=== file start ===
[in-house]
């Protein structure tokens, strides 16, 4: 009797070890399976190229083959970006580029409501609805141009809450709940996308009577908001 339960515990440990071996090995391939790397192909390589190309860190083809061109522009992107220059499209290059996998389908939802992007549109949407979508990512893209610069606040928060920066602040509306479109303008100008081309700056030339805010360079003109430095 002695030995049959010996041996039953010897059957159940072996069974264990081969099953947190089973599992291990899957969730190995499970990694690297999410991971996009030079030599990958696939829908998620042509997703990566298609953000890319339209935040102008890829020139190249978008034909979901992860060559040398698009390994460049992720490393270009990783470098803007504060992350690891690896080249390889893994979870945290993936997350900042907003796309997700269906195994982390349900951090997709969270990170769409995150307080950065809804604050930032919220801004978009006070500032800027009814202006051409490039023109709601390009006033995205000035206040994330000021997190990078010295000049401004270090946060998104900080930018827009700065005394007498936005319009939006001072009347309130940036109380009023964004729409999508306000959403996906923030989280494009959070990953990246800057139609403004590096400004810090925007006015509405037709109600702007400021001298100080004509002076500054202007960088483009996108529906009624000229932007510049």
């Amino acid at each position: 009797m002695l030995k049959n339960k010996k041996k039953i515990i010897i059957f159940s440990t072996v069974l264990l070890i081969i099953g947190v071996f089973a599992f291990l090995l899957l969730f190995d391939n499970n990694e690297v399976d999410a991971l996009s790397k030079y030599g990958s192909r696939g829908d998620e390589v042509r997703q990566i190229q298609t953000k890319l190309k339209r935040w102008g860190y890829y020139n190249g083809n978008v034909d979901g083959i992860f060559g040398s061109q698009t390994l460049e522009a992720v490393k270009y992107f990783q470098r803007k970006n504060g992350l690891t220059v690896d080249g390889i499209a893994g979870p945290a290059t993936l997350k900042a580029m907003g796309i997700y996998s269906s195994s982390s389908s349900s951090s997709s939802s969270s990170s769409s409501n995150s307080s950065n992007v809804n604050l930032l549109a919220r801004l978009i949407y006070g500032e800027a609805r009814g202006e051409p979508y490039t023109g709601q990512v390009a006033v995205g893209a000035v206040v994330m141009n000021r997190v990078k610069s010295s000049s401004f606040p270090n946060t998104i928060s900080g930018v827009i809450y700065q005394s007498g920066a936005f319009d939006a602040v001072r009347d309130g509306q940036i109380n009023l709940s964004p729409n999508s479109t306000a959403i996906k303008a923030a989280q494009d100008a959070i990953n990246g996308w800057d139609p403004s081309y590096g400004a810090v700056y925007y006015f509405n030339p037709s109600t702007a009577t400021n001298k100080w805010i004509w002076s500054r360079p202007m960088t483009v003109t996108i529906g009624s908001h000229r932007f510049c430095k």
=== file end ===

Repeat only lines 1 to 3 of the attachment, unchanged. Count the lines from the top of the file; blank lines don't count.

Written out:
[in-house]
């Protein structure tokens, strides 16, 4: 009797070890399976190229083959970006580029409501609805141009809450709940996308009577908001 339960515990440990071996090995391939790397192909390589190309860190083809061109522009992107220059499209290059996998389908939802992007549109949407979508990512893209610069606040928060920066602040509306479109303008100008081309700056030339805010360079003109430095 002695030995049959010996041996039953010897059957159940072996069974264990081969099953947190089973599992291990899957969730190995499970990694690297999410991971996009030079030599990958696939829908998620042509997703990566298609953000890319339209935040102008890829020139190249978008034909979901992860060559040398698009390994460049992720490393270009990783470098803007504060992350690891690896080249390889893994979870945290993936997350900042907003796309997700269906195994982390349900951090997709969270990170769409995150307080950065809804604050930032919220801004978009006070500032800027009814202006051409490039023109709601390009006033995205000035206040994330000021997190990078010295000049401004270090946060998104900080930018827009700065005394007498936005319009939006001072009347309130940036109380009023964004729409999508306000959403996906923030989280494009959070990953990246800057139609403004590096400004810090925007006015509405037709109600702007400021001298100080004509002076500054202007960088483009996108529906009624000229932007510049």
């Amino acid at each position: 009797m002695l030995k049959n339960k010996k041996k039953i515990i010897i059957f159940s440990t072996v069974l264990l070890i081969i099953g947190v071996f089973a599992f291990l090995l899957l969730f190995d391939n499970n990694e690297v399976d999410a991971l996009s790397k030079y030599g990958s192909r696939g829908d998620e390589v042509r997703q990566i190229q298609t953000k890319l190309k339209r935040w102008g860190y890829y020139n190249g083809n978008v034909d979901g083959i992860f060559g040398s061109q698009t390994l460049e522009a992720v490393k270009y992107f990783q470098r803007k970006n504060g992350l690891t220059v690896d080249g390889i499209a893994g979870p945290a290059t993936l997350k900042a580029m907003g796309i997700y996998s269906s195994s982390s389908s349900s951090s997709s939802s969270s990170s769409s409501n995150s307080s950065n992007v809804n604050l930032l549109a919220r801004l978009i949407y006070g500032e800027a609805r009814g202006e051409p979508y490039t023109g709601q990512v390009a006033v995205g893209a000035v206040v994330m141009n000021r997190v990078k610069s010295s000049s401004f606040p270090n946060t998104i928060s900080g930018v827009i809450y700065q005394s007498g920066a936005f319009d939006a602040v001072r009347d309130g509306q940036i109380n009023l709940s964004p729409n999508s479109t306000a959403i996906k303008a923030a989280q494009d100008a959070i990953n990246g996308w800057d139609p403004s081309y590096g400004a810090v700056y925007y006015f509405n030339p037709s109600t702007a009577t400021n001298k100080w805010i004509w002076s500054r360079p202007m960088t483009v003109t996108i529906g009624s908001h000229r932007f510049c430095k």